Opinion: Healing starts with ‘12 Years a Slave’

March 5, 2014


A plea for about a dozen people who know who they are:

Will you see “12 Years A Slave” now?

It just won the Oscar for Best Picture. It just came out on DVD. Please see it. I’ll even spring for the popcorn.

You see, I keep encountering folks, mostly African-American, who have decided that they won’t — or can’t — see this movie. Some say they don’t want to be made angry. Others say they don’t want to be traumatized.

I don’t blame them for respecting the power of this film. “12 Years,” based on the 1853 memoir of a free man kidnapped and sold into slavery, is the most realistic and unsparing depiction of that evil institution ever put on film. This is not “Gone With the Wind.” This is not even “Roots.” This film will scar you. It will change you. So it is only natural that a person have trepidation about seeing it.

But I remain convinced there is something invaluable to be found in doing so.

As a nation, we have never quite dealt with our African-American history — the unremitting terrorism, the ongoing violations of human rights, the maiming of human spirit. Even when we say we deal with it, we don’t. As historian Ray Arsenault once put it, Americans prefer “mythic conceptions of what they think happened.”

There is good reason for this. Stripped of “mythic conceptions,” presented in its unvarnished, un-Disneyfied, unsugared truth, African-American history tends to make African-American people feel resentment, pain or just humiliation for some poor brother grinning and shuffling his feet and saying “yassuh boss” back in the dreadful long ago. These are unpleasant emotions.

And that same history tends to make white people feel put upon, ashamed or guilty — another set of unpleasant emotions. A few years ago, I watched a documentary on the lynching of Emmett Till in the company of a white college student. This young man, born almost 40 years after Till’s murder, said he felt so personally “embarrassed” he wanted to peel off his skin.

I felt for him. I feel for all of us who struggle with facing this history.

But I can’t see where not facing it has helped us surmount it. To the contrary, it is lodged like a bone in the throat, sits astride virtually every aspect of our American lives, ever present even if unspoken. Ignoring it has not made it go away.

Indeed, ignoring it has only emboldened mythmakers to reshape it for their own purposes, rewrite our story for political advantage.

Did you know the Founding Fathers “worked tirelessly” to end slavery?

Did you know the Civil War was fought over tariffs?

Did you know conservatives freed the slaves?

Did you know they passed the Civil Rights Act?

These and other imbecilic lies circulate freely now while those of us — black and white — who should be the most ardent custodians of this story stand passively by and watch it happen.

I, for one, have had enough of that. It is disrespectful — a sin against our forebears. African-American people have given this country some of its finest literature, its liveliest music, its most noteworthy scientific achievements, its most heroic soldiers, its most luminous business successes, its most celebrated athletes — all midwifed by that trauma we find so difficult to speak, the one we eagerly avoid.

But I persist in the belief that if reconciliation is truly what black and white Americans seek in this great chimera called “race,” then the pathway to that lies not in going around, but together, through that which brings us heartache and sorrow and makes us weep. If we could ever get to the other side of anger and humiliation, reach the far shore of embarrassment and guilt, what might we then find? Who might we then become?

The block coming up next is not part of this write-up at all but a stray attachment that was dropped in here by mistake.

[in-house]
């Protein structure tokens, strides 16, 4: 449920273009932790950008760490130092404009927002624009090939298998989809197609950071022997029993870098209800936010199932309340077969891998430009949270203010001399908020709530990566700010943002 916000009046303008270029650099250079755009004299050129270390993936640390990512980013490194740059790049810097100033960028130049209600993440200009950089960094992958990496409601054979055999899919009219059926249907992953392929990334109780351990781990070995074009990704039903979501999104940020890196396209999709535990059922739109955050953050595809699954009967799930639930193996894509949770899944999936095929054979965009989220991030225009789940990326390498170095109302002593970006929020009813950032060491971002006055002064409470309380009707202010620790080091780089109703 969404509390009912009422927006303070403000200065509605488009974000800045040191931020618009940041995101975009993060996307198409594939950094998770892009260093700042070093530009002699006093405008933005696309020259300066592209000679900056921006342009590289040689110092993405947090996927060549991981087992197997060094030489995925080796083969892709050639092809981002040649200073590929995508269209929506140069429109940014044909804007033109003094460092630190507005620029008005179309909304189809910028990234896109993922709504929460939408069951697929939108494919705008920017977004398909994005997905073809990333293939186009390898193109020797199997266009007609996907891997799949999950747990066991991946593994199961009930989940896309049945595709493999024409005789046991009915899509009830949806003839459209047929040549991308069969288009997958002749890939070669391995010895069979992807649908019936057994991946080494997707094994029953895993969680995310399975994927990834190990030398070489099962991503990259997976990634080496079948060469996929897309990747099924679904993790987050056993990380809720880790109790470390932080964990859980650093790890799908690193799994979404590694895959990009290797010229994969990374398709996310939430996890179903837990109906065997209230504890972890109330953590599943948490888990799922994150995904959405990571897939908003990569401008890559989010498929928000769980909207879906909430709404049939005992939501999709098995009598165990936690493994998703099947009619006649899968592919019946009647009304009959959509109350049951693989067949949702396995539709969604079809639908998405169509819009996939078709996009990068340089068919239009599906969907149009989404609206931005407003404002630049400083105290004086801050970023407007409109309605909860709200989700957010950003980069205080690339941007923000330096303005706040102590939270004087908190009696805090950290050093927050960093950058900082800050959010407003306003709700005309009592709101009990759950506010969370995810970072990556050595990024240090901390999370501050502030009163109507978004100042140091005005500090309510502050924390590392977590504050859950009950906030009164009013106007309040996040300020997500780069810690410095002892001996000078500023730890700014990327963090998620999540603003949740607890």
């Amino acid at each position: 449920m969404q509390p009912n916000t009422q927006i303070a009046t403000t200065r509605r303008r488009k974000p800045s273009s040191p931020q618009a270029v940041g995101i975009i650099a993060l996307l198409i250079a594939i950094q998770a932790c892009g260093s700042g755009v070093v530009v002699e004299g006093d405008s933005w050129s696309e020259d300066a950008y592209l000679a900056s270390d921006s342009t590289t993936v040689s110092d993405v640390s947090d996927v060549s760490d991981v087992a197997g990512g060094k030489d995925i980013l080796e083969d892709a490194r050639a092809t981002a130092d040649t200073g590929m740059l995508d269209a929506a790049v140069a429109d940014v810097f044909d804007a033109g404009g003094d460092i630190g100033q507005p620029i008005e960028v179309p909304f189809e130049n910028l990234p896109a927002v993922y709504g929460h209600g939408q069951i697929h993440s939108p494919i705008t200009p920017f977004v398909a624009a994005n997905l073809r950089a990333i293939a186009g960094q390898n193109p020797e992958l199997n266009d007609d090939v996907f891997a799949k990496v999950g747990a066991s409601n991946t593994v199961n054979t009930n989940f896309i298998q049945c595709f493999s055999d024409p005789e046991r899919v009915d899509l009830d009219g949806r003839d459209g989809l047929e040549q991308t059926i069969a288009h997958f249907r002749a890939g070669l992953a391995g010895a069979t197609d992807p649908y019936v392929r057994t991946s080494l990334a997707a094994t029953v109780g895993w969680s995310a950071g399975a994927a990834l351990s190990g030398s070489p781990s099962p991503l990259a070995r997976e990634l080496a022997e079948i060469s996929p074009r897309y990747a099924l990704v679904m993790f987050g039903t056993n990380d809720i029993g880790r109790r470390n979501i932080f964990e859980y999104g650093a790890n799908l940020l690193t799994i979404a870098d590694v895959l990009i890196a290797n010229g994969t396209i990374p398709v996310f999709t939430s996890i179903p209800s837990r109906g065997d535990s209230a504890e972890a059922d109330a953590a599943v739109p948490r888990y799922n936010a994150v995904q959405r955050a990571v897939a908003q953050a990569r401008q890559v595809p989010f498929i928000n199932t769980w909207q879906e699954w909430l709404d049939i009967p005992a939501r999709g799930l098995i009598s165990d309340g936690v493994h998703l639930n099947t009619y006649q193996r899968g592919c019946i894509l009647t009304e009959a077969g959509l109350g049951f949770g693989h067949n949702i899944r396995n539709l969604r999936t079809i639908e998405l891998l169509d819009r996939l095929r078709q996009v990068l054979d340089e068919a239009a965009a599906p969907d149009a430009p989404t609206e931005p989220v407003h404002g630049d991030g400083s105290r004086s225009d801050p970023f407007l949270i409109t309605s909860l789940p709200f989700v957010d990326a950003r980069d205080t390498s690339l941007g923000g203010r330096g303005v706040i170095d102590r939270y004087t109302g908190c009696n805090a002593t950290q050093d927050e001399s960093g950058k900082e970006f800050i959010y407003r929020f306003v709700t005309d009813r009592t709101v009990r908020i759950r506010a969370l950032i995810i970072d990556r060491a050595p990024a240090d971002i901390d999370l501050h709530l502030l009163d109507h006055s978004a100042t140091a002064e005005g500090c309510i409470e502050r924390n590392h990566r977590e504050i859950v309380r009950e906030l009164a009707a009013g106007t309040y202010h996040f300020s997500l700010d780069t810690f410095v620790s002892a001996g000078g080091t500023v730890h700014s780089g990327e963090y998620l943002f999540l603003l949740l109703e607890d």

This country has never truly committed to finding an answer to that question. “12 Years A Slave” provides an excellent place to start.

— Leonard Pitts Jr. is a columnist for the Miami Herald.


Julius Nolan 4 years, 3 months ago

Another excellent column from Mr Pitts. All the attacks on him will make interesting reading.

Leslie Swearingen 4 years, 3 months ago

I have saw the movie, and I did cry a lot. But, it did happen, every bit of it, and more. If they lived though this horror, then we should feel obligated to watch, and then be motivated to do something. We should start by being honest with ourselves about how we think about others and how we act around them.

Yes, it may be very uncomfortable, but that is acceptable because that is part of life. It is what motivates us to change into being someone we are comfortable with.

The murder of Emmett Till made me very angry and being angry is not always a bad thing. Not if it inspires someone to work for change.

I don't feel personally responsible for acts that I had no part in, and I refuse to be guilt tripped or manipulated by someone trying to put guilt on me.

Ron Holzwarth 4 years, 3 months ago

Although it is technically illegal in every country in the world, slavery is NOT history at all, it is alive and well in the "modern" world!

Clips from the LA Times:

'Modern-day slavery persists the world over'
by Mark Magnier and Robyn Dixon

"India has by far the largest number of people living as slaves. The U.S. ranks 134th, with an estimated 60,000 people in bondage."

"The 162-nation survey estimated that there are 29.8 million modern-day slaves, and that bondage in some form exists in most countries, including the United States, Canada, Japan and Western European nations."
-end clips-

Google 'present day slavery' or 'modern slavery', and you'll be amazed at the number of sources that verify slavery in one form or another still exists.

jason riley 4 years, 3 months ago

i own the movie but havent watched it yet because i have a white girlfriend lol i dont want to take anything out on her

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